In January, 1985, Flesner filed an eight-count complaint against the defendants. TCC counterclaimed for misrepresentation. In September, 1989, the defendants moved for summary judgment on Flesner's claims. 2 On September 27, 1989, the judge allowed the motion except as to the counts for misrepresentation, wrongful discharge, and negligence. In October, he allowed the motion for all counts, and filed a memorandum of decision explaining his order. Flesner appeals the order as to five of those counts.

1. Motion for summary judgment. In ruling on a motion for summary judgment, "a judge ... must consider 'the pleadings, depositions, answers to interrogatories, and admissions on file, together with the affidavits, if any,' in determining whether summary judgment is appropriate. Mass.R.Civ.P. 56(c), 365 Mass. 824 (1974). The burden on the moving party is to 'show that there is no genuine issue as to any material fact and that the moving party is entitled to judgment as a matter of law.' Id." Madsen v. Erwin, 395 Mass. 715, 719 481 N.E.2d 1160 (1985). This burden need not be met by affirmative evidence negating an essential element of the plaintiff's case, but may be satisfied by demonstrating that proof of that element is unlikely to be forthcoming at trial. See Kourouvacilis v. General Motors Corp., 410 Mass. 706, 575 N.E.2d 734 (1991).

Where a moving party properly asserts that there is no genuine issue of material fact, "the judge must ask himself not whether he thinks the evidence unmistakably favors one side or the other but whether a fair-minded jury could return a verdict for the plaintiff on the evidence presented." Anderson v. Liberty Lobby, Inc., 477 U.S. 242, 252, 106 S.Ct. 2505, 2512, 91 L.Ed.2d 202 (1986). A judge's mere belief that the movant is more likely to prevail at trial is not a sufficient basis for granting summary judgment. See Byrd v. Roadway Express, Inc., 687 F.2d 85, 87 (5th Cir.1982); American Int'l Group v. London Am. Int'l Corp. Ltd., 664 F.2d 348, 351 (2d Cir.1981). 10A C. Wright, A. Miller, & M. Kane, Federal Practice and Procedure § 2725, at 104-105 (1983).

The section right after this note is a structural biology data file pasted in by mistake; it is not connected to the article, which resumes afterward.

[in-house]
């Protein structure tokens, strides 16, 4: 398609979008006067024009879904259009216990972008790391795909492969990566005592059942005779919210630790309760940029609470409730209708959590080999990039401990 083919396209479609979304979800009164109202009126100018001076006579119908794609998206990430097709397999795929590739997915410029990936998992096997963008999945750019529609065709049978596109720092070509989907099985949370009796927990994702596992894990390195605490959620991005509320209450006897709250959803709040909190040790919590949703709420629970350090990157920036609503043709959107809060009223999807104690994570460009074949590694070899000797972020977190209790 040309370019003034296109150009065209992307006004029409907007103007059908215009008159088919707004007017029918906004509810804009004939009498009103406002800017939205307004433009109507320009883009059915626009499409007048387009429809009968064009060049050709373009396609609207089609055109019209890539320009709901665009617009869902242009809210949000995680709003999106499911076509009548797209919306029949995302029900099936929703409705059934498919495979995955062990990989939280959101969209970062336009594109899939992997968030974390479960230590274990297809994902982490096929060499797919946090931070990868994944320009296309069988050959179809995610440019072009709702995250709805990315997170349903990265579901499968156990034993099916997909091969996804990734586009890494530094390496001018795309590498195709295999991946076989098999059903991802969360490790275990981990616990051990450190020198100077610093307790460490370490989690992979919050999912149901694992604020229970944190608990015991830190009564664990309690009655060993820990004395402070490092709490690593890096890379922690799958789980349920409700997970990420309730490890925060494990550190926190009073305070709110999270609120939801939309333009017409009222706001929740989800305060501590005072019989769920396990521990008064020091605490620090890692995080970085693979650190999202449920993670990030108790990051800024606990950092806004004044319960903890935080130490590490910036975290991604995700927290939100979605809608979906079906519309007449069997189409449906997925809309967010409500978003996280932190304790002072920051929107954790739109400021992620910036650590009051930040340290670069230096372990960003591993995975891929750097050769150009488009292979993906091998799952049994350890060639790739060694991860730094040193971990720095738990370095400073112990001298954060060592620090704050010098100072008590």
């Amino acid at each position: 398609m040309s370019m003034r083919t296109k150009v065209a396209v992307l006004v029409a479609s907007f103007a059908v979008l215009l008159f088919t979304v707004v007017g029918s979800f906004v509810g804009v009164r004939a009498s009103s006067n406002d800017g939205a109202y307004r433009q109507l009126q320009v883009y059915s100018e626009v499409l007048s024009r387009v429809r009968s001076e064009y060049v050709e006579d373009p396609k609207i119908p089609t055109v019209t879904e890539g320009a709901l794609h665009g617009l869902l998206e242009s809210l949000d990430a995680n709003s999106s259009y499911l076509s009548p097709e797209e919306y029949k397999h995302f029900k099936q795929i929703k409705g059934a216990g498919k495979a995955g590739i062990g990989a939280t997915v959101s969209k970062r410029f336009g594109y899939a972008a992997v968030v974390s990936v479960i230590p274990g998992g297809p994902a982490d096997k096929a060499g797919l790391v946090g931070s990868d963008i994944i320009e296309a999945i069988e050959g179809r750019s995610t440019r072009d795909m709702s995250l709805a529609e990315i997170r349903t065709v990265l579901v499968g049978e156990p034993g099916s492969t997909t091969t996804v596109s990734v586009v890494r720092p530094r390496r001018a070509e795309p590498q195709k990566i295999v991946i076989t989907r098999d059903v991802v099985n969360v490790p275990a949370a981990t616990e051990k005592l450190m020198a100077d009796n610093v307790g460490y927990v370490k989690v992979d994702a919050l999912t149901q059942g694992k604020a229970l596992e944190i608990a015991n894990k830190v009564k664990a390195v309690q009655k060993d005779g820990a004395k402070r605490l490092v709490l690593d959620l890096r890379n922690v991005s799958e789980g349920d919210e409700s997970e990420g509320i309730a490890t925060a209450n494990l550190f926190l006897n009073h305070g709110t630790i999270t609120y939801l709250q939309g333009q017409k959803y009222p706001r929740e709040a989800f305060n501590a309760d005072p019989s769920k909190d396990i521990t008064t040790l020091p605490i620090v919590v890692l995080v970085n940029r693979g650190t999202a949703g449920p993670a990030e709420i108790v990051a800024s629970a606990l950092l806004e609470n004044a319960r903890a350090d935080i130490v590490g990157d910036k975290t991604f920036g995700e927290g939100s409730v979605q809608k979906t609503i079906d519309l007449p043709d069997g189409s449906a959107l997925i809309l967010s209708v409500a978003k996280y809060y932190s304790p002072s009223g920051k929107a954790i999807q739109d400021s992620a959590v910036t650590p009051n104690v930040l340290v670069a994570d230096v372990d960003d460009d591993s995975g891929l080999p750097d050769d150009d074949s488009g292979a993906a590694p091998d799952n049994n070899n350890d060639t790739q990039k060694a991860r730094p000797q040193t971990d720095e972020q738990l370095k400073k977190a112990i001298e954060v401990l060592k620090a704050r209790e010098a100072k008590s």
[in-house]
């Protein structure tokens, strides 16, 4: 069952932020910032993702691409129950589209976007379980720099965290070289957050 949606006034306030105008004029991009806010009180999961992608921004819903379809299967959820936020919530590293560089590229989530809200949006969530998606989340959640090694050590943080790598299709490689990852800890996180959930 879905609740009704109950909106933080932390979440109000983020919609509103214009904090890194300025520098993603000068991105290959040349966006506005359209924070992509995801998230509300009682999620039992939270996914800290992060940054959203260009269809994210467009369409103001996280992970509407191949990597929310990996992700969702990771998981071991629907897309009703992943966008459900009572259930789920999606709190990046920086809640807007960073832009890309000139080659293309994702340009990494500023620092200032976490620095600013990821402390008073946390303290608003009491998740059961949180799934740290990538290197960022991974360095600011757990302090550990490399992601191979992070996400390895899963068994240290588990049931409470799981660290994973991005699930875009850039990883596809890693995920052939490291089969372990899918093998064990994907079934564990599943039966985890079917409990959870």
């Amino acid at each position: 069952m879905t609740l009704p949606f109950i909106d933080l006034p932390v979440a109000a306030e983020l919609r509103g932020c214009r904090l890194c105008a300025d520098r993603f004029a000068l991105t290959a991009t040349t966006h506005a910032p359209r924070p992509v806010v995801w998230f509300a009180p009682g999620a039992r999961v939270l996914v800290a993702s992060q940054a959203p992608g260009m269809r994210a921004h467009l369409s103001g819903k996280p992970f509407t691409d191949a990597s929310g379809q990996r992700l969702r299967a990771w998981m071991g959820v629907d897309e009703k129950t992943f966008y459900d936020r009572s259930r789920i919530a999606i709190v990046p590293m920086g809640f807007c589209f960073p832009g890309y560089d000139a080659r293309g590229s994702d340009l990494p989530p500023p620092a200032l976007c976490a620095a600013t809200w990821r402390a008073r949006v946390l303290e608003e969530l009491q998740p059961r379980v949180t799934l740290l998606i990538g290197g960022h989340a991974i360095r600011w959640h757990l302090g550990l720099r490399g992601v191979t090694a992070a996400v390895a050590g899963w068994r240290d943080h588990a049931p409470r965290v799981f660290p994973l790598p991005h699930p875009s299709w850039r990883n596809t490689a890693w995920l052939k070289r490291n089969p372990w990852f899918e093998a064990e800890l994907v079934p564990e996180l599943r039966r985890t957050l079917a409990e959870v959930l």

In cases where motive, intent, or other state of mind questions are at issue, summary judgment is often inappropriate. See Pederson v. Time, Inc., 404 Mass. 14, 17, 532 N.E.2d 1211 (1989) ("the generally accepted rule is that the 'granting of summary judgment in a case where a party's state of mind ... constitutes an essential element of the cause of action is disfavored' "), quoting Quincy Mut. Fire Ins. Co. v. Abernathy, 393 Mass. 81, 86, 469 N.E.2d 797 (1984). See also Sweat v. Miller Brewing Co., 708 F.2d 655, 657 (11th Cir.1983); Baldini v. Local 1095, UAW, 581 F.2d 145, 151 (7th Cir.1978). 10A C. Wright, A. Miller, & M. Kane, supra at § 2730. In such cases, "[m]uch depends on the credibility of the witnesses testifying as to their own states of mind. In these circumstances, the jury should be given an opportunity to observe the demeanor, during direct and cross-examination, of the witnesses whose states of mind are at issue." Croley v. Matson Navigation Co., 434 F.2d 73, 77 (5th Cir.1971).

With these principles in mind, we consider the merits of Flesner's arguments.

2. Wrongful discharge. Flesner claims that TCC constructively discharged him in violation of public policy because of his cooperation with the Customs officials. We have recognized an exception to the traditional doctrine that at-will employees may be discharged for any reason or no reason at all, where the discharge is for reasons that violate public policy. See DeRose v. Putnam Management Co., Inc., 398 Mass. 205, 496 N.E.2d 428 (1986). We have held, for example, that a cause of action will lie when an employee is fired for disobeying the employer's instruction to testify falsely at a trial, see id., or for enforcing safety regulations for which she was responsible, see Hobson v. McLean Hosp. Corp., 402 Mass. 413, 522 N.E.2d 975 (1988).

In Smith-Pfeffer v. Superintendent of the Walter E. Fernald State School, 404 Mass. 145, 149-150, 533 N.E.2d 1368 (1989), we stated that redress is available for employees who are terminated "for asserting a legally guaranteed right (e.g., filing workers' compensation claim), for doing what the law requires (e.g., serving on a jury), or for refusing to do that which the law forbids (e.g., committing perjury)." Flesner claims he was discharged for cooperating with the Customs officials. The law did not require him to cooperate; he had the right to remain silent. Nevertheless, it is the public policy of this Commonwealth to encourage cooperation with ongoing criminal investigations. See, e.g., G.L. c. 262, § 29 (1990 ed.) (providing compensation and travel costs reimbursement for any person who attends the attorney general or the offices of a district attorney for the purpose of assisting an investigation); G.L. c. 233, § 20D (1990 ed.) (permitting a grant...